Ports & Ships that Serve
So whether we are discussing the supply chain infrastructure being brought to bear, or the basis of the trades of which gave-rise-to & sustained that developmental path, the prospect of a change of direction, from both the strategic and tactical perspective, is high.
In respect of innovation, we have had little to say since questioning whether wind harvesting devices and mega-sized container ships can ever be compatible. Indeed, in the intervening period, the following report has caste into doubt the very fabric of the economies of scale argument for such ships in terms of unit energy consumption:
We do note, however, two promising trends in respect of emerging technology. The first is the general focus on the one-hand on the value of human crews in safety and security issues (as noted in our first report in respect of insurers views), and on the other the emergence of automation at sea and in-port.
At sea, the bigger-is-better scenario in the commercial trades in recent decades has concentrated upon employing similar numbers of people on ever-larger vessels to pursue economy of scale. In the military, however, at sea the long-established trend is now to employ automation to reduce tasks in all but the areas of human watch:
One wonders, in respect of the crucial issue of proliferation of new systemically compatible infrastructure, whether it would require a new Model-T, or a "Liberty Ship" if you will, in the regional shipping sector. Despite the supply-sider inclinations of the shipping yards, the financiers, and the states that stand behind them, the trades these ships would serve are already emerging through tangled existing infrastructure and despite grand statist schemes that might hinder their rise.
Indeed, perhaps evidence of the perfect scenario unfolding, in order for such a ship to emerge, is already illustrated by the recent growth of the relative share of intra-regional trades in the world economy.
We have yet, however, to exchange negatives on the prospects for the resurgence of smaller vessels and ports. Given more direct sailings & equal call frequencies at the originating port, the negatives arising are mostly cost related (unit cost per shipping container). Significant points among them include the following:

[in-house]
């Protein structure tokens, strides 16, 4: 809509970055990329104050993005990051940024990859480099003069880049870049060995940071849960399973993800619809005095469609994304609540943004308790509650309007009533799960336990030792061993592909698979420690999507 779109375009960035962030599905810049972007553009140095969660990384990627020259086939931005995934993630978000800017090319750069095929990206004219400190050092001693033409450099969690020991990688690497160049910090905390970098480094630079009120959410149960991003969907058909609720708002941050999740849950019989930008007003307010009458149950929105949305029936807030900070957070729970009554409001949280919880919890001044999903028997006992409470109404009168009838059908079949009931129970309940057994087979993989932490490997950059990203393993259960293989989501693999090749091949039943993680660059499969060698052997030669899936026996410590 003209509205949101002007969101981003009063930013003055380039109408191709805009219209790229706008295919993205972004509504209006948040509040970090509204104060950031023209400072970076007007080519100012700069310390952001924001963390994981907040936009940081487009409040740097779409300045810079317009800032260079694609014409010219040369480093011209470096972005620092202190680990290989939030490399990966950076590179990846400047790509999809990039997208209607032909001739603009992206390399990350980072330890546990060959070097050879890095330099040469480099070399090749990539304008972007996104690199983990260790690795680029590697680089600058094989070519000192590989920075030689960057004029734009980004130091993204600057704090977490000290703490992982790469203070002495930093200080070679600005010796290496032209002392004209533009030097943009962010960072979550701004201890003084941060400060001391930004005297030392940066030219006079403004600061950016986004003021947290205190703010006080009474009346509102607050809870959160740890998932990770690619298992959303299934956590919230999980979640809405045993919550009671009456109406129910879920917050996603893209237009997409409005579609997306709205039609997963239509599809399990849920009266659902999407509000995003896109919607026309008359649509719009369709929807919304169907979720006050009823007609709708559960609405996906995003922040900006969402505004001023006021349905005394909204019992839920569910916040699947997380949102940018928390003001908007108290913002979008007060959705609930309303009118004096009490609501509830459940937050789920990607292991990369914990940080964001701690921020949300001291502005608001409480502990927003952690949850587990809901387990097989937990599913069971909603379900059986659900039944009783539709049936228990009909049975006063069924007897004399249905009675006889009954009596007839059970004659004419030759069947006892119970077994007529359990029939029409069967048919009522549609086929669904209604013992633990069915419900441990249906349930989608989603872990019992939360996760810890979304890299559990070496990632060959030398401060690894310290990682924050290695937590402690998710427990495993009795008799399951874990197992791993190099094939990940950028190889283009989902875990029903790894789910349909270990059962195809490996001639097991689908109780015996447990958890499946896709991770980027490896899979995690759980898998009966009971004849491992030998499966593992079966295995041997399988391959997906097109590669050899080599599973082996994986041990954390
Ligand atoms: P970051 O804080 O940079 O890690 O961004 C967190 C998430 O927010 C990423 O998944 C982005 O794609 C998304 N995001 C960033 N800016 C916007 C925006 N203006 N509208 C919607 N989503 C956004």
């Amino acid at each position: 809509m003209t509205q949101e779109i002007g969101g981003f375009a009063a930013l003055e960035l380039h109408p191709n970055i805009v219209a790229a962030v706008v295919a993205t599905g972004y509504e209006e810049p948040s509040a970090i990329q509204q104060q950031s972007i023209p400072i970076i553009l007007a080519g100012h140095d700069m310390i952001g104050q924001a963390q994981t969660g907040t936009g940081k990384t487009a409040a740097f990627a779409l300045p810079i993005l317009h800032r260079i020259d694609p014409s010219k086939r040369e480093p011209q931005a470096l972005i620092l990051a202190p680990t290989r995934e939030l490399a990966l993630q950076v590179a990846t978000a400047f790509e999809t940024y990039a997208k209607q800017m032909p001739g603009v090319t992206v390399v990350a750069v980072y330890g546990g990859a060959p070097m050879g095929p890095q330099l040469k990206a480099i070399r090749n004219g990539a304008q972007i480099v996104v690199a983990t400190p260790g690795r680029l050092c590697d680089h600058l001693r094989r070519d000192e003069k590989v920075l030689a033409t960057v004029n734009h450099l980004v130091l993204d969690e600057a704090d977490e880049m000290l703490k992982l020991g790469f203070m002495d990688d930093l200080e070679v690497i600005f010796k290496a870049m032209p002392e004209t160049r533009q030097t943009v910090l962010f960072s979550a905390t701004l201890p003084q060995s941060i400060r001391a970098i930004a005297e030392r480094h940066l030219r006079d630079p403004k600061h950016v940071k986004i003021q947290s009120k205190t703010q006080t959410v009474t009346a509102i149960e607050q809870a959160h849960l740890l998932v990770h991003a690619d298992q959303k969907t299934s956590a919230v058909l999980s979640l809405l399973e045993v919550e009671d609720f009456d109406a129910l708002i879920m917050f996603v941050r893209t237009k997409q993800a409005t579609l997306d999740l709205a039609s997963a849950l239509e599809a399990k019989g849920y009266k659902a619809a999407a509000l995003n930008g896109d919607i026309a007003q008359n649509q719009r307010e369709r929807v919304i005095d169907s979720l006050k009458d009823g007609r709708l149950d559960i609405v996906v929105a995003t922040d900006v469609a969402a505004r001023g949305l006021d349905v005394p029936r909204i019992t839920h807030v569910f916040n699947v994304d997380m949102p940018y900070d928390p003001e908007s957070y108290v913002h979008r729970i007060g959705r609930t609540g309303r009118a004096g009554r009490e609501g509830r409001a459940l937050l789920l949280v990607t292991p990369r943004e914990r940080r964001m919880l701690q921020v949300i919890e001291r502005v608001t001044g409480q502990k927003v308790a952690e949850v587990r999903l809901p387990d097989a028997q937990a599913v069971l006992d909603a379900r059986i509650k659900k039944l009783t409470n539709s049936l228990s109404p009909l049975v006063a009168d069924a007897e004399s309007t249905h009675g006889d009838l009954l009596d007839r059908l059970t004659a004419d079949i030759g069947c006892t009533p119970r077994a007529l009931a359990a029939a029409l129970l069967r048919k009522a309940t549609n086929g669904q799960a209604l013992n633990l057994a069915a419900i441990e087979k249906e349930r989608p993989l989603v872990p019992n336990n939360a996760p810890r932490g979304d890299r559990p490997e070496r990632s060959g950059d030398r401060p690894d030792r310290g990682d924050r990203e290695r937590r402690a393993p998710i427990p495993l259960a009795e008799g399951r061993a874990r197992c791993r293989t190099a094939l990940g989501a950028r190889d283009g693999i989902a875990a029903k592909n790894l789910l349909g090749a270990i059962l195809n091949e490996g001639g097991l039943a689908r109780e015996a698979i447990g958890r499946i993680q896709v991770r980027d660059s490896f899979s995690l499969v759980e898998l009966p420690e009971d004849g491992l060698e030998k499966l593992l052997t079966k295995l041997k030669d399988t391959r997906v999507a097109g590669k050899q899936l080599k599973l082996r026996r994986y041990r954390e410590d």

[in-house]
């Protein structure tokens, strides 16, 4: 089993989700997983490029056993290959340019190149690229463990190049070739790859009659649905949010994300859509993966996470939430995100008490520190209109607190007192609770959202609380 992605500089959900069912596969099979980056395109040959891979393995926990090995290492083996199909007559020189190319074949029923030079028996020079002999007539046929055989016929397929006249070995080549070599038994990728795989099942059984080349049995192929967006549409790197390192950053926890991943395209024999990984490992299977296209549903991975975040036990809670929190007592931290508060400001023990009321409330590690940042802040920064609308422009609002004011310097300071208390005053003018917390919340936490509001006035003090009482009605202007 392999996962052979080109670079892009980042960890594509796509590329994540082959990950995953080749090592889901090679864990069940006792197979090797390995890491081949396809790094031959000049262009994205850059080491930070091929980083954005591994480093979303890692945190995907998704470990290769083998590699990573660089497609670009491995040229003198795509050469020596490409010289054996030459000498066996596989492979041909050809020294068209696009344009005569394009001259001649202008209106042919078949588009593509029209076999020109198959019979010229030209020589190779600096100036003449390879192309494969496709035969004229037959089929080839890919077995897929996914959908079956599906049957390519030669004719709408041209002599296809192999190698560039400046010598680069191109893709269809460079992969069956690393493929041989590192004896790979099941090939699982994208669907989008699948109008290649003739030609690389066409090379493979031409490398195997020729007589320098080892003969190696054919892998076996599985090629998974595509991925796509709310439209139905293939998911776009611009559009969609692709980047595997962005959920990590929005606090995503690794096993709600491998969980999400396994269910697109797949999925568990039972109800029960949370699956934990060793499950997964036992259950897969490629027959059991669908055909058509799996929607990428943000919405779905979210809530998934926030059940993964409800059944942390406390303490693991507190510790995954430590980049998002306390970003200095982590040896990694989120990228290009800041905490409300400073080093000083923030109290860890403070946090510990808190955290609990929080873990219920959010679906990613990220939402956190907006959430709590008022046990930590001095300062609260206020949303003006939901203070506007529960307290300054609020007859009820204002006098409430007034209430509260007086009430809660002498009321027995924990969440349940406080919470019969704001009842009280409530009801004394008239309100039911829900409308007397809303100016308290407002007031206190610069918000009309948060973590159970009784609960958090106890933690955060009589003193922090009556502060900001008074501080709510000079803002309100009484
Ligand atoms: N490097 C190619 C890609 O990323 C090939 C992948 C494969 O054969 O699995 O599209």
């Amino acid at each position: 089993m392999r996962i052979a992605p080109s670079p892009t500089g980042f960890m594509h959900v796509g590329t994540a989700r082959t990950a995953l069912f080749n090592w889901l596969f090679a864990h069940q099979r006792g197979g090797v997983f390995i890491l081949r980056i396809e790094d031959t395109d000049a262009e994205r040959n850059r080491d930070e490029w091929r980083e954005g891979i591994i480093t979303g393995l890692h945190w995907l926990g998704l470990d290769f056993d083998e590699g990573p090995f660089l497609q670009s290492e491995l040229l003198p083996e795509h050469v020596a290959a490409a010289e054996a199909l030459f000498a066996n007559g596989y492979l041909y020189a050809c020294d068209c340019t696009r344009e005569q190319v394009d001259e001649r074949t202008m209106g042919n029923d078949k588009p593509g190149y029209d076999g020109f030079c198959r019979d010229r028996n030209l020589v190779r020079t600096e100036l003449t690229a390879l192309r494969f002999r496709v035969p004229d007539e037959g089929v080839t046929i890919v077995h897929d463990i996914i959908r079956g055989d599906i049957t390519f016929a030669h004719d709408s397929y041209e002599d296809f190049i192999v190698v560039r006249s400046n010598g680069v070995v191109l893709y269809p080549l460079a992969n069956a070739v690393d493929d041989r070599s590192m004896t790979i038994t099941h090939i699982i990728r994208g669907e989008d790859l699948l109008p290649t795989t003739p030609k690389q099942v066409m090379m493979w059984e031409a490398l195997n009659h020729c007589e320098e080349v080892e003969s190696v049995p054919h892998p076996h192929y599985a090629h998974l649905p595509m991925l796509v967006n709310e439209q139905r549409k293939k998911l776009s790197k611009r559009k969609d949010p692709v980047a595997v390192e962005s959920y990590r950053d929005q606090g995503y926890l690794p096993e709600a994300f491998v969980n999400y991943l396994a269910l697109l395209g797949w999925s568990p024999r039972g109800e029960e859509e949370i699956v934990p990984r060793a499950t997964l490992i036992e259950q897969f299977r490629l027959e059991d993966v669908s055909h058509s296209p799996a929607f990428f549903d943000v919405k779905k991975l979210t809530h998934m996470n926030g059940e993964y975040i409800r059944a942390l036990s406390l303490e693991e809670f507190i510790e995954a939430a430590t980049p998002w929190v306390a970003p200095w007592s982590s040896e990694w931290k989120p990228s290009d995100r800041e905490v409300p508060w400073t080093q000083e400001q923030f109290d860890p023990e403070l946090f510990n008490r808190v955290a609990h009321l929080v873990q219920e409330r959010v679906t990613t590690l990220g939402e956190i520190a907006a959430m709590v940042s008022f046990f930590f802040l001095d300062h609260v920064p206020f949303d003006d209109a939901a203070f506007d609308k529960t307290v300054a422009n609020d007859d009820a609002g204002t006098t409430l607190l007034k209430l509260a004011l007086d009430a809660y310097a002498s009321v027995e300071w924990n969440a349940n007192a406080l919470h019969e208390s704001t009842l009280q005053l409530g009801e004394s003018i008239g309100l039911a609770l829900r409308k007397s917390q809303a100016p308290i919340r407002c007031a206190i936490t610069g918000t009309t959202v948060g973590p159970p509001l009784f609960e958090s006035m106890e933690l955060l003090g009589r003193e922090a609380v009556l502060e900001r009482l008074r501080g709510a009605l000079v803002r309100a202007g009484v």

1. Ship Labour Costs
2. Ship Bunker / Fuel Costs
3. Relative / Unitised Small Port Infrastructure Cost
4. Relative / Unitised Small Port Security Cost
Setting these points aside for a moment, the way in which my thinking developed on the potential of small port developments emanated from the strategy deployed by Sears Roebuck together with their forwarder partner Fritz Companies decades ago. They had embarked upon a process they called “Supplier Management” in which they took possession of orders from disparate suppliers locally in South China, and then contracted Fritz to supervise the receipt and build of consolidated containers. Sears often confirmed the nomination of the final destination of the orders & container only at the time of documentation and loading of the container at origin. Although the orders flowed through an existing distribution centre network, the ability to intervene and nominate alternate ports of entry, or to respond to changed consumer demand scenarios, captured my attention.
Later, together with my Australian colleagues and customers, we developed a direct trade programme. We received a customer’s orders from multiple vendors at regional DC locations at overseas origin, and then shipped those orders direct to channel partners (usually retailers) throughout Australia after nominating the closest Australian port of entry.
The above enabled the possibility of avoiding not only centralised Australian DC’s, and the costs of long distance inland transportation, but the avoidance of Australian DC infrastructure all together. In some cases we developed, together with our customers, and their Australian domestic carrier partners, the ability to label packages with Australian domestic carrier labels at the origin consolidation DC. Upon arrival at the regional Australian port, we would not to open the container until discharge at the domestic carrier’s terminal; whereupon they would offload cartons directly to the terminal sortation belt for entry into their domestic transport network.
In the above scenarios, the ability to arrive at port facilities as close to consumer markets as possible, and to save transit time & defray inland costs in doing so, is to be weighed up against cost / frequency adversity in comparison to domestic transhipment over a central inbound inventory hub after the deep sea voyage. Where there was none, as in most of the Australian order trajectory scenarios, the feasibility was assured so long as the individual market’s orders could fill a shipping container at the required frequency.
So at this point we have covered the incentives for bypassing heavily centralised port hubs alongside the limiters in developing & maintaining the infrastructure that would make the bypass (or hub-skipping as we usually call it) possible. The concept of hub-skipping can further be applied to any mode of transport. Indeed I worked on the successful development of a very significant one for air transportation between Australia and New Zealand.
We had hoped to close this series today, but we find that by being fulsome we are out of time & space to do so. We are determined to close the series in part 6 with a further discussion of possibilities to defray costs when opening new possibilities to grow the “go-smaller” share of global trade in future with innovative ship and port infrastructure.